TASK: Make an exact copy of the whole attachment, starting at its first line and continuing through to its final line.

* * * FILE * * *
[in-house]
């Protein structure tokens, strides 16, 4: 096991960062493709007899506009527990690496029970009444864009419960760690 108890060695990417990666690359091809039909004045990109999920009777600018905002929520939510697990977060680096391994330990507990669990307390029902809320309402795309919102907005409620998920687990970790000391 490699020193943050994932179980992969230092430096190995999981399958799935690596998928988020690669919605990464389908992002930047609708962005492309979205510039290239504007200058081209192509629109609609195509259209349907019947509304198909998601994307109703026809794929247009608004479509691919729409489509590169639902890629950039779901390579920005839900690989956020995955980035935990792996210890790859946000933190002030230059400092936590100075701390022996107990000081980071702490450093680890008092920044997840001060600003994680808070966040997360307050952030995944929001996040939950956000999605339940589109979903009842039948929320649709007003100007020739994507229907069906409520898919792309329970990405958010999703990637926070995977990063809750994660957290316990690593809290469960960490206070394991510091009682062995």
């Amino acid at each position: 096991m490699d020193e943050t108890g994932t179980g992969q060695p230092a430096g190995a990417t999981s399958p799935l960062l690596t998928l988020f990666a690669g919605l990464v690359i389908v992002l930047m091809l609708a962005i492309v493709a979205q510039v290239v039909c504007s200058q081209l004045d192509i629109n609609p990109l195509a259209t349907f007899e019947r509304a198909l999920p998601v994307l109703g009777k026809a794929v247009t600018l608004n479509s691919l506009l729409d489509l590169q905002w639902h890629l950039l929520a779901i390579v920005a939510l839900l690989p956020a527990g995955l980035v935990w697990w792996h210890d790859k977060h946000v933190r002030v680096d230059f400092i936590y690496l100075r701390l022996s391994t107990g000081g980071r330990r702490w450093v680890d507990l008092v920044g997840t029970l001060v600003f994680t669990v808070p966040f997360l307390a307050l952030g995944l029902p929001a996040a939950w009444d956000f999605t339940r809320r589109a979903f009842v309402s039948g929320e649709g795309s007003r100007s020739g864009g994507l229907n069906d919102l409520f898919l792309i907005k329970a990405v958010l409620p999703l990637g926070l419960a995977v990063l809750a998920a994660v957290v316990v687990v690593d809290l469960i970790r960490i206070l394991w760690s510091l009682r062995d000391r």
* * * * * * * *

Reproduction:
[in-house]
């Protein structure tokens, strides 16, 4: 096991960062493709007899506009527990690496029970009444864009419960760690 108890060695990417990666690359091809039909004045990109999920009777600018905002929520939510697990977060680096391994330990507990669990307390029902809320309402795309919102907005409620998920687990970790000391 490699020193943050994932179980992969230092430096190995999981399958799935690596998928988020690669919605990464389908992002930047609708962005492309979205510039290239504007200058081209192509629109609609195509259209349907019947509304198909998601994307109703026809794929247009608004479509691919729409489509590169639902890629950039779901390579920005839900690989956020995955980035935990792996210890790859946000933190002030230059400092936590100075701390022996107990000081980071702490450093680890008092920044997840001060600003994680808070966040997360307050952030995944929001996040939950956000999605339940589109979903009842039948929320649709007003100007020739994507229907069906409520898919792309329970990405958010999703990637926070995977990063809750994660957290316990690593809290469960960490206070394991510091009682062995």
């Amino acid at each position: 096991m490699d020193e943050t108890g994932t179980g992969q060695p230092a430096g190995a990417t999981s399958p799935l960062l690596t998928l988020f990666a690669g919605l990464v690359i389908v992002l930047m091809l609708a962005i492309v493709a979205q510039v290239v039909c504007s200058q081209l004045d192509i629109n609609p990109l195509a259209t349907f007899e019947r509304a198909l999920p998601v994307l109703g009777k026809a794929v247009t600018l608004n479509s691919l506009l729409d489509l590169q905002w639902h890629l950039l929520a779901i390579v920005a939510l839900l690989p956020a527990g995955l980035v935990w697990w792996h210890d790859k977060h946000v933190r002030v680096d230059f400092i936590y690496l100075r701390l022996s391994t107990g000081g980071r330990r702490w450093v680890d507990l008092v920044g997840t029970l001060v600003f994680t669990v808070p966040f997360l307390a307050l952030g995944l029902p929001a996040a939950w009444d956000f999605t339940r809320r589109a979903f009842v309402s039948g929320e649709g795309s007003r100007s020739g864009g994507l229907n069906d919102l409520f898919l792309i907005k329970a990405v958010l409620p999703l990637g926070l419960a995977v990063l809750a998920a994660v957290v316990v687990v690593d809290l469960i970790r960490i206070l394991w760690s510091l009682r062995d000391r």